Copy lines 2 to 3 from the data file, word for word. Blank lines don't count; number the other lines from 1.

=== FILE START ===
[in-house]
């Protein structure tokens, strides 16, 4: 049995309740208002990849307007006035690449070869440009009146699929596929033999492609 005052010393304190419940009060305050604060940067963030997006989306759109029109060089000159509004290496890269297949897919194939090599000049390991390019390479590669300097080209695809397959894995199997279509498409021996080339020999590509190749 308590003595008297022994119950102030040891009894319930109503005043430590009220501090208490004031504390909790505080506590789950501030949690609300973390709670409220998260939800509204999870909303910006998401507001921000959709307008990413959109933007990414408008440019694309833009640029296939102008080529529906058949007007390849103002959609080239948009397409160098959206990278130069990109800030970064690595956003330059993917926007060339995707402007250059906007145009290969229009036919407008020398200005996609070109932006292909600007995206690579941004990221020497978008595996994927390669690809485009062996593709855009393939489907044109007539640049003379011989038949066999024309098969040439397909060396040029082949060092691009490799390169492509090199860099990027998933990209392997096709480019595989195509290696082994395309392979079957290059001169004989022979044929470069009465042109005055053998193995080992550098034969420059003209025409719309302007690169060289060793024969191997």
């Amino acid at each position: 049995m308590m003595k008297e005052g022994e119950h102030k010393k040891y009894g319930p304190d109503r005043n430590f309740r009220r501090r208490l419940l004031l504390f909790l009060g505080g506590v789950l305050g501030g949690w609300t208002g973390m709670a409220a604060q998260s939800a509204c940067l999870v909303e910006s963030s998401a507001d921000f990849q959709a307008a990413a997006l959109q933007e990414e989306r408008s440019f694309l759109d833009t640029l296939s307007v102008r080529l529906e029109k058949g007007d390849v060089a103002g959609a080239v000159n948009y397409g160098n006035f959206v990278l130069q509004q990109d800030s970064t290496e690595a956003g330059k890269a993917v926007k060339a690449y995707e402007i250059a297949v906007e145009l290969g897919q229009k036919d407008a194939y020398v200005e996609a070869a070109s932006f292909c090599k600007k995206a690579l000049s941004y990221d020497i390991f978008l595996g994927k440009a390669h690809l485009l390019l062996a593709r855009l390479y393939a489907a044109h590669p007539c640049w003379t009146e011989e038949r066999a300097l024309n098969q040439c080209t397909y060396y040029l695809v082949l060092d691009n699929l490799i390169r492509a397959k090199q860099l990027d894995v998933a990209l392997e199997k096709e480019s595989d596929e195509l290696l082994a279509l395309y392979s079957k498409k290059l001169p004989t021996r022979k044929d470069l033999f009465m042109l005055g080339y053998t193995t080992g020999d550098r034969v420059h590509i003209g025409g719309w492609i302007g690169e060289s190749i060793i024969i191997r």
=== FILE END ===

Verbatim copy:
């Protein structure tokens, strides 16, 4: 049995309740208002990849307007006035690449070869440009009146699929596929033999492609 005052010393304190419940009060305050604060940067963030997006989306759109029109060089000159509004290496890269297949897919194939090599000049390991390019390479590669300097080209695809397959894995199997279509498409021996080339020999590509190749 308590003595008297022994119950102030040891009894319930109503005043430590009220501090208490004031504390909790505080506590789950501030949690609300973390709670409220998260939800509204999870909303910006998401507001921000959709307008990413959109933007990414408008440019694309833009640029296939102008080529529906058949007007390849103002959609080239948009397409160098959206990278130069990109800030970064690595956003330059993917926007060339995707402007250059906007145009290969229009036919407008020398200005996609070109932006292909600007995206690579941004990221020497978008595996994927390669690809485009062996593709855009393939489907044109007539640049003379011989038949066999024309098969040439397909060396040029082949060092691009490799390169492509090199860099990027998933990209392997096709480019595989195509290696082994395309392979079957290059001169004989022979044929470069009465042109005055053998193995080992550098034969420059003209025409719309302007690169060289060793024969191997």
């Amino acid at each position: 049995m308590m003595k008297e005052g022994e119950h102030k010393k040891y009894g319930p304190d109503r005043n430590f309740r009220r501090r208490l419940l004031l504390f909790l009060g505080g506590v789950l305050g501030g949690w609300t208002g973390m709670a409220a604060q998260s939800a509204c940067l999870v909303e910006s963030s998401a507001d921000f990849q959709a307008a990413a997006l959109q933007e990414e989306r408008s440019f694309l759109d833009t640029l296939s307007v102008r080529l529906e029109k058949g007007d390849v060089a103002g959609a080239v000159n948009y397409g160098n006035f959206v990278l130069q509004q990109d800030s970064t290496e690595a956003g330059k890269a993917v926007k060339a690449y995707e402007i250059a297949v906007e145009l290969g897919q229009k036919d407008a194939y020398v200005e996609a070869a070109s932006f292909c090599k600007k995206a690579l000049s941004y990221d020497i390991f978008l595996g994927k440009a390669h690809l485009l390019l062996a593709r855009l390479y393939a489907a044109h590669p007539c640049w003379t009146e011989e038949r066999a300097l024309n098969q040439c080209t397909y060396y040029l695809v082949l060092d691009n699929l490799i390169r492509a397959k090199q860099l990027d894995v998933a990209l392997e199997k096709e480019s595989d596929e195509l290696l082994a279509l395309y392979s079957k498409k290059l001169p004989t021996r022979k044929d470069l033999f009465m042109l005055g080339y053998t193995t080992g020999d550098r034969v420059h590509i003209g025409g719309w492609i302007g690169e060289s190749i060793i024969i191997r």